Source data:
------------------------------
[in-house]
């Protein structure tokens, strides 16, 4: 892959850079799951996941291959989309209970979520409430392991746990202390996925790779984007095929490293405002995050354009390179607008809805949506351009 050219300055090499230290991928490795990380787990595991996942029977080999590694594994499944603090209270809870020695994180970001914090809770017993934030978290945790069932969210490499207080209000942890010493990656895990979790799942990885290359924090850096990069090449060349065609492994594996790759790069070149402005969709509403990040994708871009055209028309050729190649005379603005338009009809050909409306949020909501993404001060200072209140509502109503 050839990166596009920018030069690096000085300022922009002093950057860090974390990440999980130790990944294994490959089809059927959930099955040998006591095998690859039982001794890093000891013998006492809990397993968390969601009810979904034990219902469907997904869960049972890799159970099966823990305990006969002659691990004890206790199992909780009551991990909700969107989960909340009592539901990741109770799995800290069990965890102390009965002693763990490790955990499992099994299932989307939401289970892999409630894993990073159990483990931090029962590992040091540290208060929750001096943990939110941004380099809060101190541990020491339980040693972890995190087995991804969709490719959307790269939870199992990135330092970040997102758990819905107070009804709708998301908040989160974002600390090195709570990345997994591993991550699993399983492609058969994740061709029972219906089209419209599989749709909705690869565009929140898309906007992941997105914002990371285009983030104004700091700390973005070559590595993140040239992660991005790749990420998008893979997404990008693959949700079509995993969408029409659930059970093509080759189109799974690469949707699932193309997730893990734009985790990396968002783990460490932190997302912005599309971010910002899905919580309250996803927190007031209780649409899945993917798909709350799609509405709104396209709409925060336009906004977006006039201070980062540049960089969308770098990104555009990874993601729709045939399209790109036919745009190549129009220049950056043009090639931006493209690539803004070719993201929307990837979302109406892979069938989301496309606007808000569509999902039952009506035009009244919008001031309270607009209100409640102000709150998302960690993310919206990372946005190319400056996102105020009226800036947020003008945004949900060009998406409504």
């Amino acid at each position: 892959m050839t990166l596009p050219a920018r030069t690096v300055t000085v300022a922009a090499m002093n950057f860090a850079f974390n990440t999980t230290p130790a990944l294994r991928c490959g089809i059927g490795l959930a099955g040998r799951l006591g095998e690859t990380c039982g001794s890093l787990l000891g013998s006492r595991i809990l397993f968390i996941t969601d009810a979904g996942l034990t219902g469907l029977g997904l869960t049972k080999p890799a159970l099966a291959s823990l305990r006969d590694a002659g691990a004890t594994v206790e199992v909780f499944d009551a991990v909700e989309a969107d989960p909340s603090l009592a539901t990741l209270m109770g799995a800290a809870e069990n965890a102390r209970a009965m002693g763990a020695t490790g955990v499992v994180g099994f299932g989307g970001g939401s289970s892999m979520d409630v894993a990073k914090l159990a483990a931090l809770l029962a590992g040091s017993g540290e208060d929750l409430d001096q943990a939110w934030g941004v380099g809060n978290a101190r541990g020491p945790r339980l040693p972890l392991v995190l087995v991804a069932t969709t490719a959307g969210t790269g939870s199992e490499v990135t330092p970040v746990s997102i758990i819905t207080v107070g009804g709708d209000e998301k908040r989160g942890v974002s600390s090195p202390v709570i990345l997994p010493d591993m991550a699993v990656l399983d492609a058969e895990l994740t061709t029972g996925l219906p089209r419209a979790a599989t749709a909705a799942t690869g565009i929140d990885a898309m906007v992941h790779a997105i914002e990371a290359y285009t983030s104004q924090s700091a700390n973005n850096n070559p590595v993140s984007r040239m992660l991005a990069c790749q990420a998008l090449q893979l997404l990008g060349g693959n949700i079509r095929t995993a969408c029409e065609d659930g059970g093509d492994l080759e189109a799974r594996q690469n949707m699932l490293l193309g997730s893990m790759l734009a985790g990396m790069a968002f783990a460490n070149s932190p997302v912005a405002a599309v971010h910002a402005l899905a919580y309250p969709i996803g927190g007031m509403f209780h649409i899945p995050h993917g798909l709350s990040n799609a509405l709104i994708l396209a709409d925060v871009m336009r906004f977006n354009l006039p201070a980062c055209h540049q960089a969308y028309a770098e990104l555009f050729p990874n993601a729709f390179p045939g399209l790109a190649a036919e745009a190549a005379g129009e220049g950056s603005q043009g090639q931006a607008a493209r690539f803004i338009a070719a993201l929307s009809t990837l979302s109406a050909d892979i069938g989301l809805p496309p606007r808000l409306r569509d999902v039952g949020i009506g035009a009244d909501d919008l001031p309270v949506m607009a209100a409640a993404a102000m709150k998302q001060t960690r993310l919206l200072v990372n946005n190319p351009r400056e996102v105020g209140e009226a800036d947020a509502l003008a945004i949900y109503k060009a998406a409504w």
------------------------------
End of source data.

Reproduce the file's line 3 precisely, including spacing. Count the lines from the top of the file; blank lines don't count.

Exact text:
């Amino acid at each position: 892959m050839t990166l596009p050219a920018r030069t690096v300055t000085v300022a922009a090499m002093n950057f860090a850079f974390n990440t999980t230290p130790a990944l294994r991928c490959g089809i059927g490795l959930a099955g040998r799951l006591g095998e690859t990380c039982g001794s890093l787990l000891g013998s006492r595991i809990l397993f968390i996941t969601d009810a979904g996942l034990t219902g469907l029977g997904l869960t049972k080999p890799a159970l099966a291959s823990l305990r006969d590694a002659g691990a004890t594994v206790e199992v909780f499944d009551a991990v909700e989309a969107d989960p909340s603090l009592a539901t990741l209270m109770g799995a800290a809870e069990n965890a102390r209970a009965m002693g763990a020695t490790g955990v499992v994180g099994f299932g989307g970001g939401s289970s892999m979520d409630v894993a990073k914090l159990a483990a931090l809770l029962a590992g040091s017993g540290e208060d929750l409430d001096q943990a939110w934030g941004v380099g809060n978290a101190r541990g020491p945790r339980l040693p972890l392991v995190l087995v991804a069932t969709t490719a959307g969210t790269g939870s199992e490499v990135t330092p970040v746990s997102i758990i819905t207080v107070g009804g709708d209000e998301k908040r989160g942890v974002s600390s090195p202390v709570i990345l997994p010493d591993m991550a699993v990656l399983d492609a058969e895990l994740t061709t029972g996925l219906p089209r419209a979790a599989t749709a909705a799942t690869g565009i929140d990885a898309m906007v992941h790779a997105i914002e990371a290359y285009t983030s104004q924090s700091a700390n973005n850096n070559p590595v993140s984007r040239m992660l991005a990069c790749q990420a998008l090449q893979l997404l990008g060349g693959n949700i079509r095929t995993a969408c029409e065609d659930g059970g093509d492994l080759e189109a799974r594996q690469n949707m699932l490293l193309g997730s893990m790759l734009a985790g990396m790069a968002f783990a460490n070149s932190p997302v912005a405002a599309v971010h910002a402005l899905a919580y309250p969709i996803g927190g007031m509403f209780h649409i899945p995050h993917g798909l709350s990040n799609a509405l709104i994708l396209a709409d925060v871009m336009r906004f977006n354009l006039p201070a980062c055209h540049q960089a969308y028309a770098e990104l555009f050729p990874n993601a729709f390179p045939g399209l790109a190649a036919e745009a190549a005379g129009e220049g950056s603005q043009g090639q931006a607008a493209r690539f803004i338009a070719a993201l929307s009809t990837l979302s109406a050909d892979i069938g989301l809805p496309p606007r808000l409306r569509d999902v039952g949020i009506g035009a009244d909501d919008l001031p309270v949506m607009a209100a409640a993404a102000m709150k998302q001060t960690r993310l919206l200072v990372n946005n190319p351009r400056e996102v105020g209140e009226a800036d947020a509502l003008a945004i949900y109503k060009a998406a409504w």